This prequel to Cloverfield was shrouded in mystery, with little known about its plot or that it was even coming out. The team behind this film were satisfied to take a fairly successful existing property and create something within its world without really caring about the world of the existing property. The known entity of there being some sort of monster attack brilliantly exists in the background while Dan Trachtenberg chooses to heighten tension within the house where Mary Elizabeth Winstead finds herself. It’s more psychological thriller than monster movie and Winstead (and the viewer) have no idea whether to be terrified or thankful for John Goodman’s presence (he’s terrifying, and great). It was one of the biggest surprises of the year for me and it pays off brilliantly.

9. Our Little Sister


Hirokazu Koreeda is one of my favorite working filmmakers, he crafts small scale family stories where tensions run low, but spirits often run high. This isn’t to say his characters don’t go through a lot, they certainly face situations with high stakes, but the viewer never feels like these characters won’t be anything other than alright. Our Little Sister is about three sisters whose father, who had abandoned them years earlier for another woman, passes away. At the funeral they learn of their step-sister and eventually decide to take her in. The film then fairly simply follows the four of them as they reside together, experiencing those pieces of life that are most important–small disappointing and joyful moments that when placed together make up one’s being. It’s beautiful, like a cup of green tea warming you from the inside out.

8. Manchester By the Sea


Early on Manchester By the Sea decides it’s going to wreck you, with Casey Affleck’s brother dying and the introduction of Affleck’s nephew who he is now in charge of. From there Kenneth Lonergan puts you through heart break after heart break as the circumstances of Affleck’s morose Lee Chandler are slowly revealed. This would all be utterly devastating (and it still is) if Lonergan didn’t make the film equally as funny as it is depressing. Lee’s relationship with his nephew Chandler is often ostentatious–they are two depressed people trying to get by, neither afraid to say how they feel–leading to often vicious and brutal snipes that actually help to relieve the tension quite well. The ubiquitous phrase all the feelings has never felt more appropriate than it has here, for good reason, Manchester will likely exist in our collective vernacular for quite a while.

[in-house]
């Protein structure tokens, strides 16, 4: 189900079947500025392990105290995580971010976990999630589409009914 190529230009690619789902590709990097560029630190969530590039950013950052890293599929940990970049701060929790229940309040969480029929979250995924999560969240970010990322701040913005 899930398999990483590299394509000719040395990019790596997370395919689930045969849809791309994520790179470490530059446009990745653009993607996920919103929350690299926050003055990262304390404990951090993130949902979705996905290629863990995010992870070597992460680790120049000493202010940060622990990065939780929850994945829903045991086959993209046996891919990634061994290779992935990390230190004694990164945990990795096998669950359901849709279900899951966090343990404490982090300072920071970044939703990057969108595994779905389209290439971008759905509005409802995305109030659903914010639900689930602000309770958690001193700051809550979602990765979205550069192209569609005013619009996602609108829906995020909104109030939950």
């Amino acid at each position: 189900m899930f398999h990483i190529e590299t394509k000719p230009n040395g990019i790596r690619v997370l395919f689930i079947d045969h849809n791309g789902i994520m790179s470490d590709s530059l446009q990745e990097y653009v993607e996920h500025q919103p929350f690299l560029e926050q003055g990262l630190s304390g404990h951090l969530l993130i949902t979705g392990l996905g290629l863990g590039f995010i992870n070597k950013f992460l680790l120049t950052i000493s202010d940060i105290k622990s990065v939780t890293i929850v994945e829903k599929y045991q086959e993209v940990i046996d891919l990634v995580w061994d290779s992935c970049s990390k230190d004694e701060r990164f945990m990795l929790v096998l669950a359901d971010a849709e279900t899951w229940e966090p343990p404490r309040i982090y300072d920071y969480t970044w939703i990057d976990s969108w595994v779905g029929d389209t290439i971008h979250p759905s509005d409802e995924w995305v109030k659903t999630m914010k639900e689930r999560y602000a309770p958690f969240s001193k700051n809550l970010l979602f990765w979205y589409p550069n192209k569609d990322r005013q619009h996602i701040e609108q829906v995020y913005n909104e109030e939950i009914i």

7. The Nice Guys


This is the funniest movie that came out this year, even if on its face it’s not a straightforward comedy. The Nice Guys follows Ryan Gosling’s private detective Holland and Russell Crowe’s fixer, Jackson, as circumstances force them to come together. Shane Black is able to pull off perfectly constructed slapstick as the two bumble their way throughout Los Angeles trying to find a missing girl. Gosling is surprisingly a comedic genius here. Ultimately, and similar to Inherent Vice, the movie is about decency, the idea that goodness exists in the world even if it is found in the seedy places one wouldn’t expect. The world is a corrupt place, but somewhere out there is an awful detective who really just wants to make things good for people.

6. Sing Street


Sing Street is a frontrunner for the movie I’m most likely to put on during a Sunday evening when I just want to be comforted. It’s a John Hughes-esque teen comedy directed by the guy who gave us Once and featuring some outstanding original music. Cosmos is a teenager in Ireland, he’s just been forced to change schools, his parent’s marriage is falling apart, and he’s reached that age where his identity is beginning to be discovered. And then he sees a girl and decides to commit everything to impressing this girl. Following his brother’s advice he starts a band, inviting the girl to star in his music video, and through the new wave bands he sees on MTV, his interactions with this girl, and his keen ability to actually write songs, he begins to reach self-discovery. It’s fun, sentimental, and is actually able to capture all the excitement and importance of music–particularly to the lost teenager.

5. Jackie


“Who lives, who dies, who tells your story?” is a lyric and the main theme in Lin-Manuel Miranda’s Hamilton. This is the quote that most profoundly ran throughout my head while watching Pablo Larrain’s Jackie, his English-language debut, which follows Natalie Portman as Jackie Kennedy in the aftermath of her husband’s death. It’s a tale of personal tragedy, Jackie is dealing with the loss of her husband, the father of her children. But it’s so much more than this, she must deal with the legacy of who her husband is, not only her personal and complicated relationship with him, but how the entire country will view him for years to come. Larrain portrays all of this with a meandering camera, his grainy cinematography is probably more beautiful than anything else I saw on the big screen this year. The personal and the national intertwine in an absolutely devastating tale of loss.